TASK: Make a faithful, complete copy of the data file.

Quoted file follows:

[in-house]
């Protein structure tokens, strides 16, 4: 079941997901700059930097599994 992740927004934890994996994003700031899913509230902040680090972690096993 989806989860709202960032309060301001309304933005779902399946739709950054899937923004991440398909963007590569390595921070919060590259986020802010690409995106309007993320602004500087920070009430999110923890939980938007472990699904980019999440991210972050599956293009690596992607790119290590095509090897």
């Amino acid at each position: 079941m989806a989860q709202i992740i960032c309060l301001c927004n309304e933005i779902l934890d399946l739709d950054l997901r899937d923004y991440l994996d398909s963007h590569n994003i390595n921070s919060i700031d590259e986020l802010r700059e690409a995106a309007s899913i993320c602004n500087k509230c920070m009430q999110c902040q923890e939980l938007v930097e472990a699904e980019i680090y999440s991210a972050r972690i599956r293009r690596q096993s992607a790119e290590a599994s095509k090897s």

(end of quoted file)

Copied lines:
[in-house]
């Protein structure tokens, strides 16, 4: 079941997901700059930097599994 992740927004934890994996994003700031899913509230902040680090972690096993 989806989860709202960032309060301001309304933005779902399946739709950054899937923004991440398909963007590569390595921070919060590259986020802010690409995106309007993320602004500087920070009430999110923890939980938007472990699904980019999440991210972050599956293009690596992607790119290590095509090897």
């Amino acid at each position: 079941m989806a989860q709202i992740i960032c309060l301001c927004n309304e933005i779902l934890d399946l739709d950054l997901r899937d923004y991440l994996d398909s963007h590569n994003i390595n921070s919060i700031d590259e986020l802010r700059e690409a995106a309007s899913i993320c602004n500087k509230c920070m009430q999110c902040q923890e939980l938007v930097e472990a699904e980019i680090y999440s991210a972050r972690i599956r293009r690596q096993s992607a790119e290590a599994s095509k090897s």